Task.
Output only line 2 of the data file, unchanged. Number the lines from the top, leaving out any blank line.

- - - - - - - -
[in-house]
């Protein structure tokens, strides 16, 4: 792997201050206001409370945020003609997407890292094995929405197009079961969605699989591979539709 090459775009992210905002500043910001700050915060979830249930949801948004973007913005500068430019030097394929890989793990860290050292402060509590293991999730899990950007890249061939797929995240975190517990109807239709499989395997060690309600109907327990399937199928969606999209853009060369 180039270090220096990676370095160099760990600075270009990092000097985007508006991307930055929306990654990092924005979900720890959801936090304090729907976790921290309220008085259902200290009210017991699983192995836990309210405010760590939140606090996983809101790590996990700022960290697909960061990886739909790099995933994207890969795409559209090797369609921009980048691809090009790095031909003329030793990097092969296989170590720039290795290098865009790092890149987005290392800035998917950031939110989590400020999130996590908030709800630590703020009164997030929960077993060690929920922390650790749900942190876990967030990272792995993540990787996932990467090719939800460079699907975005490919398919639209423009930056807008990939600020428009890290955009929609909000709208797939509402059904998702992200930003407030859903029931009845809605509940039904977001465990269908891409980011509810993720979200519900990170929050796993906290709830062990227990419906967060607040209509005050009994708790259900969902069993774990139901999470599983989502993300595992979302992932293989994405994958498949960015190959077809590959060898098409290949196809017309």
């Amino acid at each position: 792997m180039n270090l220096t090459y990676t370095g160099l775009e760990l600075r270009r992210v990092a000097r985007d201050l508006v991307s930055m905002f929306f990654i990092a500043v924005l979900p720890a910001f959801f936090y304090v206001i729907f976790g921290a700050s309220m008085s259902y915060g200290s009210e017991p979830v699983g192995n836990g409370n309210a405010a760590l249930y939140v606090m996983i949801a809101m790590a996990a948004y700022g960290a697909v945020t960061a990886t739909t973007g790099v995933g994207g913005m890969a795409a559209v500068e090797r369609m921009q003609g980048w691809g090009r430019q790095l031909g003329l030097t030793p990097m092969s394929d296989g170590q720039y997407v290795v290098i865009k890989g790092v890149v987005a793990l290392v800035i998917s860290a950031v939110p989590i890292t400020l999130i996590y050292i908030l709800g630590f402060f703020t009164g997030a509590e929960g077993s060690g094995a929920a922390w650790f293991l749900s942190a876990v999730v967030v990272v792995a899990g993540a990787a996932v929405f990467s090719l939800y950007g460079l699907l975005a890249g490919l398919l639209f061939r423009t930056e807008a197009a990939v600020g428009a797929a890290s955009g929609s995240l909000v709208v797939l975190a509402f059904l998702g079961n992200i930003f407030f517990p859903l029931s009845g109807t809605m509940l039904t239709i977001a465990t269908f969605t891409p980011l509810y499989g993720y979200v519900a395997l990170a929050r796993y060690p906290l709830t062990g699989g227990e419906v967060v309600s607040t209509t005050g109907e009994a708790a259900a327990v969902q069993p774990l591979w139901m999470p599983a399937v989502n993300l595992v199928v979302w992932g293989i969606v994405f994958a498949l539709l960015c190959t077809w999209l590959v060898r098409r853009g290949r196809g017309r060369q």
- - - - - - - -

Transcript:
């Protein structure tokens, strides 16, 4: 792997201050206001409370945020003609997407890292094995929405197009079961969605699989591979539709 090459775009992210905002500043910001700050915060979830249930949801948004973007913005500068430019030097394929890989793990860290050292402060509590293991999730899990950007890249061939797929995240975190517990109807239709499989395997060690309600109907327990399937199928969606999209853009060369 180039270090220096990676370095160099760990600075270009990092000097985007508006991307930055929306990654990092924005979900720890959801936090304090729907976790921290309220008085259902200290009210017991699983192995836990309210405010760590939140606090996983809101790590996990700022960290697909960061990886739909790099995933994207890969795409559209090797369609921009980048691809090009790095031909003329030793990097092969296989170590720039290795290098865009790092890149987005290392800035998917950031939110989590400020999130996590908030709800630590703020009164997030929960077993060690929920922390650790749900942190876990967030990272792995993540990787996932990467090719939800460079699907975005490919398919639209423009930056807008990939600020428009890290955009929609909000709208797939509402059904998702992200930003407030859903029931009845809605509940039904977001465990269908891409980011509810993720979200519900990170929050796993906290709830062990227990419906967060607040209509005050009994708790259900969902069993774990139901999470599983989502993300595992979302992932293989994405994958498949960015190959077809590959060898098409290949196809017309």